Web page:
My local Craigslist has several front loading machines, but no non-working ones. I'd look for non-working machines and see if it's anything like a sensor, bad molex connector, solenoid, springs, etc. that can be fixed for cheap if your station can't afford one. You need a machine at the station. There's a good chance some of your FF's are washing their gear at home in their personal machines.
          Last edited by tbzep; 05-28-2016, 11:47 AM.

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          • #6
            They do make some top loaders without an agitator, we have one at the station that was purchased specifically for washing gear bags, wildland and structure gear. I don't know the model number but it is a large Kenmore so a large consumer model washer not an extractor or commercial machine.

            I'm sure it is a requirement that the department provide the appropriate means to wash your gear. Mine gets washed immediately after any exposure to smoke, whether training burn or the real thing, my lungs don't know the difference. If a volunteer department they need to understand you will be out of service until your gear is clean, if career I thought a second set was required these days. There is no good reason for firefighters to be using dirty gear unless they hit another fire before getting back to the station.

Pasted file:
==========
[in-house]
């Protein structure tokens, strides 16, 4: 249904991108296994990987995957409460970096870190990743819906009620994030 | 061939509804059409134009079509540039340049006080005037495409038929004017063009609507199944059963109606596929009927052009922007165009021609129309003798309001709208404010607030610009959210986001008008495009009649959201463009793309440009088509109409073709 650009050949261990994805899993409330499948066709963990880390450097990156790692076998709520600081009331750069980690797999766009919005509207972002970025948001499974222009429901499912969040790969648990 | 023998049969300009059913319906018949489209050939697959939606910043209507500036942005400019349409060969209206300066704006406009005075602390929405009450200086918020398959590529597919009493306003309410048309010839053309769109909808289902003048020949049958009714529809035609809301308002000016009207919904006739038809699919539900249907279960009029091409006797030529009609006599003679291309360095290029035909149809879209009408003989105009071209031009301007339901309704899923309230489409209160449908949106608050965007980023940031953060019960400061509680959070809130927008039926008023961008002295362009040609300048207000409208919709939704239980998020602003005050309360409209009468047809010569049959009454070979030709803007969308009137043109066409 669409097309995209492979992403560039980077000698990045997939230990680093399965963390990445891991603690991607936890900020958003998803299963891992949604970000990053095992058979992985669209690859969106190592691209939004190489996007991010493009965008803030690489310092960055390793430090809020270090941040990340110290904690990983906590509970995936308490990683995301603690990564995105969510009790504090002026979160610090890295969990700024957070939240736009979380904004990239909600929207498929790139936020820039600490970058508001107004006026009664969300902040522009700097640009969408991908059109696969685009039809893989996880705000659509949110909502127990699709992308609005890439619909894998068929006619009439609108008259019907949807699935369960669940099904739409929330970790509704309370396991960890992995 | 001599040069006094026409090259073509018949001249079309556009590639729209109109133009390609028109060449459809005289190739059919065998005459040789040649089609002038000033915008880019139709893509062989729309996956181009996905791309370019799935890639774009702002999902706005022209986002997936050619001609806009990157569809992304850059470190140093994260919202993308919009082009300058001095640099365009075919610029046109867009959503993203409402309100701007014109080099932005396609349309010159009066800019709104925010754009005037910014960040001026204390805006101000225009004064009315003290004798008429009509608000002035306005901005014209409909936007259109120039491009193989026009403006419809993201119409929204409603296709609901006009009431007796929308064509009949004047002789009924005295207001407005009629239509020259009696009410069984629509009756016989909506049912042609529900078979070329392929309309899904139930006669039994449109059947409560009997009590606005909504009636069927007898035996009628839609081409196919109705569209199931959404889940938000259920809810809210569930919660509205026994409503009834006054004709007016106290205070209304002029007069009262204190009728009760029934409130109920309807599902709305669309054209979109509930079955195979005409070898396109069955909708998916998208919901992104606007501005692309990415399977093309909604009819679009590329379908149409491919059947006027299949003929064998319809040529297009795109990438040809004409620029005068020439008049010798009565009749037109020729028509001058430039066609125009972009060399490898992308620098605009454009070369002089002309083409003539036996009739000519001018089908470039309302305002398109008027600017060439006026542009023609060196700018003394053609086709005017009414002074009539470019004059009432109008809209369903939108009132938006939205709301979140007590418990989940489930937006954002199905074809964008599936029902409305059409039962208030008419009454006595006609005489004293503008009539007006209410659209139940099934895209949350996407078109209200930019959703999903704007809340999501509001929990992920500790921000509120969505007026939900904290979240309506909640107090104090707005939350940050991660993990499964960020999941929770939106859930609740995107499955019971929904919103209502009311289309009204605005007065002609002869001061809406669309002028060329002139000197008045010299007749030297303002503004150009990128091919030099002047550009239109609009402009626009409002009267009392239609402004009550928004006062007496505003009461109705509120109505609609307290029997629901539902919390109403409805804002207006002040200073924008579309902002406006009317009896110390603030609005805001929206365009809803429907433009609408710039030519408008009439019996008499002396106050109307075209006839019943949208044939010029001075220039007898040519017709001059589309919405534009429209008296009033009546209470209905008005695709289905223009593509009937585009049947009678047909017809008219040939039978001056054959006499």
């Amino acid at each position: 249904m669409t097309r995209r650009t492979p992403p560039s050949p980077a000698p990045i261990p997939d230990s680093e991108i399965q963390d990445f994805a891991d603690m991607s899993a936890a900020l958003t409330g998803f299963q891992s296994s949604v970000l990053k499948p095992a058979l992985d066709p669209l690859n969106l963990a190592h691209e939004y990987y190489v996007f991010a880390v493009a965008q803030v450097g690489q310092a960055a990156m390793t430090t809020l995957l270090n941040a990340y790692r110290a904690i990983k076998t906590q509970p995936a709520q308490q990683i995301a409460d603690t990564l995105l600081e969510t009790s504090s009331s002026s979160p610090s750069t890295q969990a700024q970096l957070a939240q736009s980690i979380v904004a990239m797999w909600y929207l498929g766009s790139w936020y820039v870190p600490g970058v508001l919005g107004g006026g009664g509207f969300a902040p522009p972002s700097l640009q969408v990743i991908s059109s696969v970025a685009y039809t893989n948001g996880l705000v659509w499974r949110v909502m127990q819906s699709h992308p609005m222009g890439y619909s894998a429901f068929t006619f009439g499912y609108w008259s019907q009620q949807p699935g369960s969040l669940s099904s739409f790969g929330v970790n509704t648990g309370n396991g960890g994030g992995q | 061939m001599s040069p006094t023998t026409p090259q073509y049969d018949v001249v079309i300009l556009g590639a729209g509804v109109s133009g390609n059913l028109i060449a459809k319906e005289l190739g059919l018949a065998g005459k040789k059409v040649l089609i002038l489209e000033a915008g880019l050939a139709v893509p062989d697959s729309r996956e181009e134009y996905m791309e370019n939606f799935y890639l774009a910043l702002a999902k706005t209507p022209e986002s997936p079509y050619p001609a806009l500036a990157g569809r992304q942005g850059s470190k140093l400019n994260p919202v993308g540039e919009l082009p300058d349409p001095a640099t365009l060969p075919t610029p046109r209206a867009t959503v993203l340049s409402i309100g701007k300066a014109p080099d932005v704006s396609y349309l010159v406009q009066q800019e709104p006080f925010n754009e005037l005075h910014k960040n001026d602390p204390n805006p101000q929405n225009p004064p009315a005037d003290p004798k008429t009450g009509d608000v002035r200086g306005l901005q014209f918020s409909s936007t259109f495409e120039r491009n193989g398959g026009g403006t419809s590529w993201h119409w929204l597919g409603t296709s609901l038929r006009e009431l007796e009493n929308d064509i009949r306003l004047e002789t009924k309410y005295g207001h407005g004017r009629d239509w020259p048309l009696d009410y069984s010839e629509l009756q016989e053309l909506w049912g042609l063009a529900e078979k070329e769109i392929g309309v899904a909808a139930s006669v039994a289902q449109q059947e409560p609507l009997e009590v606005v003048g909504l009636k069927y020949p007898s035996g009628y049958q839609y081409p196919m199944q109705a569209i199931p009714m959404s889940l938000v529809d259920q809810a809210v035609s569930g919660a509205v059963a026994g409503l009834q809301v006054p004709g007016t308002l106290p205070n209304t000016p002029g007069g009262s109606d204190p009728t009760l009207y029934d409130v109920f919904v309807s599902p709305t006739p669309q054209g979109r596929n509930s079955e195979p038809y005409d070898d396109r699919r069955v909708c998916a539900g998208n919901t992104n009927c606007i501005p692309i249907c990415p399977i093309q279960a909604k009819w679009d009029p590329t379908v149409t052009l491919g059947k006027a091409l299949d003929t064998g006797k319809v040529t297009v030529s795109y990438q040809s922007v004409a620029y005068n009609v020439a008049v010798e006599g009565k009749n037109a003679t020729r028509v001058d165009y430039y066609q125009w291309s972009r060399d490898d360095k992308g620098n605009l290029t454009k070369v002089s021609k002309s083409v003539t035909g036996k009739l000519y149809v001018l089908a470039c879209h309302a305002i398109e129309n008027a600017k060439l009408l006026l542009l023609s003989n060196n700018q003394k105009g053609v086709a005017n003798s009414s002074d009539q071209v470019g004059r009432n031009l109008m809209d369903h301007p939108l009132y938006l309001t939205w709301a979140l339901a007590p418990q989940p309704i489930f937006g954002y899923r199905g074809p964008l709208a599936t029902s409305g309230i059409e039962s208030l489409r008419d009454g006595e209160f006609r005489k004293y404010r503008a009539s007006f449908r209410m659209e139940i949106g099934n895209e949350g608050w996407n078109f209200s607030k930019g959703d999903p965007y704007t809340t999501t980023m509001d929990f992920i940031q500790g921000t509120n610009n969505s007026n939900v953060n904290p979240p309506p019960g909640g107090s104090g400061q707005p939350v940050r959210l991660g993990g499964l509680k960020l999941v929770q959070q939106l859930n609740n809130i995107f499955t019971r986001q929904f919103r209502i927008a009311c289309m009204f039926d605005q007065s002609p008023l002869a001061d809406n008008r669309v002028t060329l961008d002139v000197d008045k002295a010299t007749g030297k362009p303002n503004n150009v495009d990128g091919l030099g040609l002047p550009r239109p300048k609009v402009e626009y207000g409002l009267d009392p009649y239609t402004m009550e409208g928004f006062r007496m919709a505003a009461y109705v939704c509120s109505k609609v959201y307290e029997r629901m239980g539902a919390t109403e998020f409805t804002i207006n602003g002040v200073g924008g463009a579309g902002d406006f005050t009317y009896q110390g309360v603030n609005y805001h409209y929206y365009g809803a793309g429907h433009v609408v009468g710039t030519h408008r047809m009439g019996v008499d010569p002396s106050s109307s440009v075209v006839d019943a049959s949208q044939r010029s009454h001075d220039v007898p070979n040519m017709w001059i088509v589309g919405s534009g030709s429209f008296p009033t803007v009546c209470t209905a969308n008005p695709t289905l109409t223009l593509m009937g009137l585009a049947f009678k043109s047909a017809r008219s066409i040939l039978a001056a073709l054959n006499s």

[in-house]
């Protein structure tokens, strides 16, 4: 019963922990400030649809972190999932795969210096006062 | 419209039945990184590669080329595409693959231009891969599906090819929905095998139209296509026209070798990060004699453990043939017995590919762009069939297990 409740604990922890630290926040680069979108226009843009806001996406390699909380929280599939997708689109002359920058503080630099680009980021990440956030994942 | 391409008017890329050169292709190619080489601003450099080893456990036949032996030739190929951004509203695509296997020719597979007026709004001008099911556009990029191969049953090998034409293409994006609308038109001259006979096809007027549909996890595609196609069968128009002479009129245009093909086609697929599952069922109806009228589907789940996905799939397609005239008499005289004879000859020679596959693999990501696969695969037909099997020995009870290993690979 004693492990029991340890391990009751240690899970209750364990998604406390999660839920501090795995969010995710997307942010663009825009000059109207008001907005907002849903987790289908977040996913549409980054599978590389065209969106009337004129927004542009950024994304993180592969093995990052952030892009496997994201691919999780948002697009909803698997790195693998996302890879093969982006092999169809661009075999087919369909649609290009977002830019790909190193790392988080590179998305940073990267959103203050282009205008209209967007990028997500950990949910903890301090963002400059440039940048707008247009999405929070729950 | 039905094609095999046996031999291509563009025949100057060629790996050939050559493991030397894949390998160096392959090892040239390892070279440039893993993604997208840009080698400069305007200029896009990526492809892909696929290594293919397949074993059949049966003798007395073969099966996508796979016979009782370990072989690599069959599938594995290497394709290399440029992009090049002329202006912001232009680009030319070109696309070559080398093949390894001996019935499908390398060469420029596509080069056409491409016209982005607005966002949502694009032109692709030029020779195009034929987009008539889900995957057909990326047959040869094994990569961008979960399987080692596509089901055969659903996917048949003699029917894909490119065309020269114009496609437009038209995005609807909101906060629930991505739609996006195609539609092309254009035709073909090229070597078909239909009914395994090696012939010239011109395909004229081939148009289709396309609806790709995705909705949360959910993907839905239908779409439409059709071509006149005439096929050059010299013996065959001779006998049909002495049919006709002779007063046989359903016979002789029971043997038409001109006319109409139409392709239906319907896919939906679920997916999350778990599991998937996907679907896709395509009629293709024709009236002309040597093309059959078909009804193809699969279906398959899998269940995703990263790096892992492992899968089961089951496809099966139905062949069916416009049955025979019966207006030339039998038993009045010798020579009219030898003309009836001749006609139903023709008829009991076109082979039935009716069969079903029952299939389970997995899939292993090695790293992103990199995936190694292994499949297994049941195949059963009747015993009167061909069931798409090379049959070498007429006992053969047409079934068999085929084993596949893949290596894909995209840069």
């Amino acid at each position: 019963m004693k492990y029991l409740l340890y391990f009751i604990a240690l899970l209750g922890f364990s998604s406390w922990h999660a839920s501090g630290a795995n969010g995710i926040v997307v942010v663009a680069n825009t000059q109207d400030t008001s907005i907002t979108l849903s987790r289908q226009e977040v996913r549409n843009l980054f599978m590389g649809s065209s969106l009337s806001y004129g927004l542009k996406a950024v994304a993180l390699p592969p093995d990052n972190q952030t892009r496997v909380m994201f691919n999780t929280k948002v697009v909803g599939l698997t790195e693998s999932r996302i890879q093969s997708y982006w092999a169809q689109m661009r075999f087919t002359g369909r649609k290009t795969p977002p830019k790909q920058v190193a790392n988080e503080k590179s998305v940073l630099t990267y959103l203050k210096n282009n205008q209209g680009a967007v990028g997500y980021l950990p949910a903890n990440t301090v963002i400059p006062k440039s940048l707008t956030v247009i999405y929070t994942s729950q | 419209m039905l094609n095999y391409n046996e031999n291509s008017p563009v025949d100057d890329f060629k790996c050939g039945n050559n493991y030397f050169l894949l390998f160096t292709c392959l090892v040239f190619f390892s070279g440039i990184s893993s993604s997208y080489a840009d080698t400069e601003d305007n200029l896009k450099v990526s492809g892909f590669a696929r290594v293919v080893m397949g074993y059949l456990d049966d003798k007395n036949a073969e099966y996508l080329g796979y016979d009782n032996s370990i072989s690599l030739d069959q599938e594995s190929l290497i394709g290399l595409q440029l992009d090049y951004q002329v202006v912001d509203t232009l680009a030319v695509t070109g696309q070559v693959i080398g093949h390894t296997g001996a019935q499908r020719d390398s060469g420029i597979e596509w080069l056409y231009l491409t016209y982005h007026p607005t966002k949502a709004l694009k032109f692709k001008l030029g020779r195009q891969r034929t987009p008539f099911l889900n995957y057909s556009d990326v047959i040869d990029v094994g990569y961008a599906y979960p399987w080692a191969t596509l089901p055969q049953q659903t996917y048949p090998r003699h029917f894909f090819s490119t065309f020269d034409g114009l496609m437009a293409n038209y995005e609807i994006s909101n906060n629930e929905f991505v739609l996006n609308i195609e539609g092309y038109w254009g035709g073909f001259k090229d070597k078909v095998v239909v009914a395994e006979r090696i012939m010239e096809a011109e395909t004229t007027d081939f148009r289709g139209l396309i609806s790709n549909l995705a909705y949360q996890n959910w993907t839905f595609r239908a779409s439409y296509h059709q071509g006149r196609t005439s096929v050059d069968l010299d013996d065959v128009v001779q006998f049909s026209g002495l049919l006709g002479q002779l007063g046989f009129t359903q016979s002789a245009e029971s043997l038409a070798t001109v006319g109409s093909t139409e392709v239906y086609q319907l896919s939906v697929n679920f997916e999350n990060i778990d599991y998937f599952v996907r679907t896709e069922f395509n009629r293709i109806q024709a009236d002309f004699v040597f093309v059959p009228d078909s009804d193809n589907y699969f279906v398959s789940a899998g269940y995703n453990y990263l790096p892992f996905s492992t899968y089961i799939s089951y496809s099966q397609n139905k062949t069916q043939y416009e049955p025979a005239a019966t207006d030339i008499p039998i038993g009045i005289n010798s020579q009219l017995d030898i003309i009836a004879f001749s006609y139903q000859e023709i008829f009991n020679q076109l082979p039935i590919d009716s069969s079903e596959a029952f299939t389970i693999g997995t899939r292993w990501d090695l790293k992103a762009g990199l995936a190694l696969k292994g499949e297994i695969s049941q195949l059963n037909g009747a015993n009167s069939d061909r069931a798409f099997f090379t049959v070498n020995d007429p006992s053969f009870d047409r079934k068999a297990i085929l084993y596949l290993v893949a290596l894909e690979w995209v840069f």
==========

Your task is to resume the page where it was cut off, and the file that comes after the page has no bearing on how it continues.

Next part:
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            • #7
              Originally posted by Here and there View Post
              I'm sure it is a requirement that the department provide the appropriate means to wash your gear.
              In reality, I'm sure you'll find that it's the "authority having jurisdiction" who holds that responsibility. For some very rural departments, that can be very gray.

              In our case, it's our fire district. That's not a problem - they buy everything anyhow. We have a machine available, but it's at the other station. With a new station in the planning stages, a machine will be included in said planning.

              Departments that work under a village or town might be able to leverage the municipality's buying power to pick up a machine.

              Never mind the issue with the agitator in a consumer machine - washing one's gear at home exposes one's family to all that stuff we're trying to get rid of. Unless you run an "empty" load or two on the machine after washing your gear, you take the chance of exposing your family to the same junk.